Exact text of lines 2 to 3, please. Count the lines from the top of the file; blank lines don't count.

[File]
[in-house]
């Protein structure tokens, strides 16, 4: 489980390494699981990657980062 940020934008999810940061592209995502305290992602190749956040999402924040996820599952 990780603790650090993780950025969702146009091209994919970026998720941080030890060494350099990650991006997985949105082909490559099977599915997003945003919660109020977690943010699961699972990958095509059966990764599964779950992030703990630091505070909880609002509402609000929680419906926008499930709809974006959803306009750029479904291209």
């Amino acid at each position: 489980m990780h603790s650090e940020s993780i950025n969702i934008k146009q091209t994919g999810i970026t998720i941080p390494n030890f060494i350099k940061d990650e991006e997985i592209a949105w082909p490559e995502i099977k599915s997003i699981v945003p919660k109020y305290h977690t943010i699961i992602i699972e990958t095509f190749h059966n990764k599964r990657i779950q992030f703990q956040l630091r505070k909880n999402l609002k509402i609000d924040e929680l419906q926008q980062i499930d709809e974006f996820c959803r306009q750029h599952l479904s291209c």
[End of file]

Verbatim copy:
């Protein structure tokens, strides 16, 4: 489980390494699981990657980062 940020934008999810940061592209995502305290992602190749956040999402924040996820599952 990780603790650090993780950025969702146009091209994919970026998720941080030890060494350099990650991006997985949105082909490559099977599915997003945003919660109020977690943010699961699972990958095509059966990764599964779950992030703990630091505070909880609002509402609000929680419906926008499930709809974006959803306009750029479904291209």
């Amino acid at each position: 489980m990780h603790s650090e940020s993780i950025n969702i934008k146009q091209t994919g999810i970026t998720i941080p390494n030890f060494i350099k940061d990650e991006e997985i592209a949105w082909p490559e995502i099977k599915s997003i699981v945003p919660k109020y305290h977690t943010i699961i992602i699972e990958t095509f190749h059966n990764k599964r990657i779950q992030f703990q956040l630091r505070k909880n999402l609002k509402i609000d924040e929680l419906q926008q980062i499930d709809e974006f996820c959803r306009q750029h599952l479904s291209c």